AI from exploring to transforming: Introducing the AI Maturity Framework
Karthik Ramakrishnan Karthik Ramakrishnan
November 5 7 min

AI from exploring to transforming: Introducing the AI Maturity Framework

This article was co-authored by Karthik Ramakrishnan, Head of Advisory & AI Enablement, and Cyrielle Chantry, Lead Strategist.

Though many enterprises have started AI projects, results are falling short. Gartner researchers project 4 out of 5 AI projects will fail, while practitioners at McKinsey found fewer than 1 in 10 organizations are ready to put AI into production. The successful AI products most of us can point to are helping consumers, not CEOs.

A commonly cited roadblock for enterprises to execute on AI is missing or unlabelled data. At other times, it might be skills gaps of technical and business teams, the alignment of stakeholders, technology maturity, and so on.

What we’re finding in practice is that it’s rarely just one challenge that holds back AI. Operationalizing AI requires maturity across multiple dimensions, including strategy, data, technology, people and governance. Each dimension needs to be harmonized and fit for purpose.

While solutions are now emerging for individual challenges in the AI journey, it’s still not widely understood how the journey unfolds across different stages of maturity, or what it takes to get from one stage to the next.

We’re closing this gap now. Here are the five stages of AI maturity that we’ve identified by combining what we’ve learned from building enterprise AI products and tools, as well as advising dozens of clients on their own unique AI efforts.

Five stages of organizational maturity for AI

Organizational maturity for AI advances through five stages, from exploring what AI can and cannot do, to transforming the whole enterprise to work smarter with AI. At each stage, the organization’s ability to operationalize AI becomes more finely tuned and impactful.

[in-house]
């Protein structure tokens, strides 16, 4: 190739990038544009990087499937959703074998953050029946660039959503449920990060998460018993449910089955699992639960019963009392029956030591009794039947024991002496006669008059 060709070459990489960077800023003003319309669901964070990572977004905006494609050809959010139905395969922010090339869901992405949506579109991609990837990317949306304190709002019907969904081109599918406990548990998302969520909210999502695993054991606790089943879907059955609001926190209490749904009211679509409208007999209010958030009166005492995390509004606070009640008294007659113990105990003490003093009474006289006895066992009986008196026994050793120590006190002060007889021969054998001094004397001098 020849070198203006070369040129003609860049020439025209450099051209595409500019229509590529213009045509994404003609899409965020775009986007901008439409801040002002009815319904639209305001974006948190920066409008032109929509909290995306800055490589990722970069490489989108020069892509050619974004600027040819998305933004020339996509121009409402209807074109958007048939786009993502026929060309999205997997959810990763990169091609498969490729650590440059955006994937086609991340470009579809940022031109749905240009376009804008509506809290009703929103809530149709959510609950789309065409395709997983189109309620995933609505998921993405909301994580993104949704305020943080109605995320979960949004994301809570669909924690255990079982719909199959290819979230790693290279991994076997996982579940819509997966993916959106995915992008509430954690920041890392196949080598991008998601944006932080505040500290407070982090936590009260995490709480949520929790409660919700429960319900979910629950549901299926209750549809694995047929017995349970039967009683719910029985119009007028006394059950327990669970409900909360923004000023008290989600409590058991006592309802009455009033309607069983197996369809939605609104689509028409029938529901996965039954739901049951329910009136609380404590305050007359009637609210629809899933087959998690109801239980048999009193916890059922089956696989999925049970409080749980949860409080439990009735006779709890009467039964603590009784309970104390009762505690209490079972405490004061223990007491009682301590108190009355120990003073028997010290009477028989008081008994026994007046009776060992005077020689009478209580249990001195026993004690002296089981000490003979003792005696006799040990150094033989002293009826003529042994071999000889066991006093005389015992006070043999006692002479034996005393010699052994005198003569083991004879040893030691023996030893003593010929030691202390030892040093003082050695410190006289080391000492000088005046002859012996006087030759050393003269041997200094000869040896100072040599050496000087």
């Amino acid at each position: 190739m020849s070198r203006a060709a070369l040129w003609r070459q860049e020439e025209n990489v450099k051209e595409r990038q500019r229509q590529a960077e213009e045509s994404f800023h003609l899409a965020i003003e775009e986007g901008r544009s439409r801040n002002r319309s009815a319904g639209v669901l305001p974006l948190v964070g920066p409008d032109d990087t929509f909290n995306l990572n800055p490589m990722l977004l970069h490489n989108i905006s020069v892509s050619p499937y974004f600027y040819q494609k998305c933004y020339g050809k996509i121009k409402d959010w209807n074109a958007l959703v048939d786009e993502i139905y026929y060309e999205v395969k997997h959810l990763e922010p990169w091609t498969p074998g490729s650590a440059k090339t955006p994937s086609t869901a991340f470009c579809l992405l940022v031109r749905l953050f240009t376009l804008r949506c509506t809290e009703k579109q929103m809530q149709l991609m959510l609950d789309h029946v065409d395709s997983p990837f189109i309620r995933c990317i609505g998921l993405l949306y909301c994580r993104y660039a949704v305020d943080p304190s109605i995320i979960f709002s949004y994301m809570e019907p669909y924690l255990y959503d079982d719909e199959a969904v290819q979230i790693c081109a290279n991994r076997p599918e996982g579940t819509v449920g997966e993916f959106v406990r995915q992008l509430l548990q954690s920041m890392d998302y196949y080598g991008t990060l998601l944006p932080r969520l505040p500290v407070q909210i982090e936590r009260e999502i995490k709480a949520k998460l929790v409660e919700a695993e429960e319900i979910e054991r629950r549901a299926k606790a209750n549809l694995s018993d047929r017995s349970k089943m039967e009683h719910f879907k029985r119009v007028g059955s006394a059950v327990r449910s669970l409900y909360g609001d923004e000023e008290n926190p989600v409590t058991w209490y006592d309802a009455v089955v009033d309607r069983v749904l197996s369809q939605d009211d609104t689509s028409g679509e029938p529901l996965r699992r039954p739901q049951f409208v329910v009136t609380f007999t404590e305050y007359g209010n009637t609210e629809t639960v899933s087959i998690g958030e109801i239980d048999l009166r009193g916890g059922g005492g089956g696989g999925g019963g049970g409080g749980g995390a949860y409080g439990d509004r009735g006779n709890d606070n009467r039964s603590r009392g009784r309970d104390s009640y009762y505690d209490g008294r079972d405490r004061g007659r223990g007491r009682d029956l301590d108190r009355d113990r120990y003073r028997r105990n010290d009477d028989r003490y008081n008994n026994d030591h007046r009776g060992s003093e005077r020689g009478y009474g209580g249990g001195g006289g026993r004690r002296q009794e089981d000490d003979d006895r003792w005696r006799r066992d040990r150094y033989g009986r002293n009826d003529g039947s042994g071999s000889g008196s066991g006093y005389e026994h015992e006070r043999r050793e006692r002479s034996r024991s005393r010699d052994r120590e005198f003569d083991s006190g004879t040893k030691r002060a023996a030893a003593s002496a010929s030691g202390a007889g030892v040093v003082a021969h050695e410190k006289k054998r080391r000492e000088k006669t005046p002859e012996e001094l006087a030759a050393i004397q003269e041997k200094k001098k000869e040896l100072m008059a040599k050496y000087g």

The AI maturity framework blueprint.

In practice, advancing from stage to stage requires organizations to level up across all five dimensions of Strategy, Data, Technology, People, and Governance. Each dimension has significant depth.

In the following sections, we focus on the relationship between just one dimension — People — and the organization’s ability to apply AI in practice.

Stage 1: Exploring

Organizations enter the Exploring stage of their AI journey when they shift from general awareness of the technology to targeted questions about what problems or opportunities it can help address.

Companies in this stage might range from having zero budget for AI to having a chartered role dedicated to adopting it. In our experience, what unifies Exploring companies is their common lack of experience judging a good AI opportunity from a bad one. For example, data scientists can run Tensorflow with GPU acceleration using a toolkit like NVIDIA CUDA® Deep Neural Network library (cuDNN), but don't know where to go next after tutorials. Business leaders aren't sure how to help.

Techniques for closing this gap vary for different teams and organizational structures. Business as well as technical leaders usually need help separating hype from reality for AI techniques like deep learning, reinforcement learning and transfer learning. Data science teams might need less help understanding these techniques at a technical level, but still need to discover what cooperation is needed from the business to deliver models in production.

Progress in the Exploring stage tends to be driven by ambitious individuals or teams who focus on building informed interest and buy-in.

Stage 2: Experimenting

In the Experimenting stage, organizations get more intentional about developing a detailed hypothesis of where and how AI should be applied.

Since organizations in this stage are still figuring out what works and what doesn’t, we often see a concentration of AI efforts with a single team that’s able to operate independently. These teams usually can’t yet perform at the scale of a Center of Excellence (CoE), but they should be starting to work across functional boundaries. For example, they might have early conversations about interconnecting data across the organization or interview employees to validate system designs.

As experiments unfold, the organization hones in on which AI opportunities are desirable, feasible and viable. For example, data scientists and developers start using cloud infrastructure to share know-how and results — as well as to leverage GPU power beyond the confines of their laptops.